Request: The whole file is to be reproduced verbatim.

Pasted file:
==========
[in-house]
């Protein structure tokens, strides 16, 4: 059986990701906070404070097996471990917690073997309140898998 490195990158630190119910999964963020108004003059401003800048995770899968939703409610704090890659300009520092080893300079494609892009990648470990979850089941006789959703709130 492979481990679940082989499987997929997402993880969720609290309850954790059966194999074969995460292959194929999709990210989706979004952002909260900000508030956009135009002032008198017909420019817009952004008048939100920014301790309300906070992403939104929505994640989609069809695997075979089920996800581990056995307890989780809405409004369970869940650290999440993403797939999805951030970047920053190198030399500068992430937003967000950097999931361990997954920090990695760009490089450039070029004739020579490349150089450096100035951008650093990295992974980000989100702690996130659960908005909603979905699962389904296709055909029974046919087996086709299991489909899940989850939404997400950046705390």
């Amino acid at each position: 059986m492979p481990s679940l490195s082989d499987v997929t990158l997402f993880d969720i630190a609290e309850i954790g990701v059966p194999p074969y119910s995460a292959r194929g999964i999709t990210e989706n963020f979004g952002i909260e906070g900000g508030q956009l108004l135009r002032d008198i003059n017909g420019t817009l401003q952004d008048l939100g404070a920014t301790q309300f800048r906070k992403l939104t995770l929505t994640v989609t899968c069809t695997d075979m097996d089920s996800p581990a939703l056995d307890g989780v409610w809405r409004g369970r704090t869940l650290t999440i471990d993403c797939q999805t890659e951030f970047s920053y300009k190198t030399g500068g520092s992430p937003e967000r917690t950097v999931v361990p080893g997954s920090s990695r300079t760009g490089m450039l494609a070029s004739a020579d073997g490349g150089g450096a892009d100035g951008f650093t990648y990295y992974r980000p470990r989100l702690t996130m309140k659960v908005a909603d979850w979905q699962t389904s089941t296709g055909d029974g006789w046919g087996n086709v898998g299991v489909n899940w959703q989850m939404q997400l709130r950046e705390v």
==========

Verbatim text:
[in-house]
């Protein structure tokens, strides 16, 4: 059986990701906070404070097996471990917690073997309140898998 490195990158630190119910999964963020108004003059401003800048995770899968939703409610704090890659300009520092080893300079494609892009990648470990979850089941006789959703709130 492979481990679940082989499987997929997402993880969720609290309850954790059966194999074969995460292959194929999709990210989706979004952002909260900000508030956009135009002032008198017909420019817009952004008048939100920014301790309300906070992403939104929505994640989609069809695997075979089920996800581990056995307890989780809405409004369970869940650290999440993403797939999805951030970047920053190198030399500068992430937003967000950097999931361990997954920090990695760009490089450039070029004739020579490349150089450096100035951008650093990295992974980000989100702690996130659960908005909603979905699962389904296709055909029974046919087996086709299991489909899940989850939404997400950046705390």
């Amino acid at each position: 059986m492979p481990s679940l490195s082989d499987v997929t990158l997402f993880d969720i630190a609290e309850i954790g990701v059966p194999p074969y119910s995460a292959r194929g999964i999709t990210e989706n963020f979004g952002i909260e906070g900000g508030q956009l108004l135009r002032d008198i003059n017909g420019t817009l401003q952004d008048l939100g404070a920014t301790q309300f800048r906070k992403l939104t995770l929505t994640v989609t899968c069809t695997d075979m097996d089920s996800p581990a939703l056995d307890g989780v409610w809405r409004g369970r704090t869940l650290t999440i471990d993403c797939q999805t890659e951030f970047s920053y300009k190198t030399g500068g520092s992430p937003e967000r917690t950097v999931v361990p080893g997954s920090s990695r300079t760009g490089m450039l494609a070029s004739a020579d073997g490349g150089g450096a892009d100035g951008f650093t990648y990295y992974r980000p470990r989100l702690t996130m309140k659960v908005a909603d979850w979905q699962t389904s089941t296709g055909d029974g006789w046919g087996n086709v898998g299991v489909n899940w959703q989850m939404q997400l709130r950046e705390v």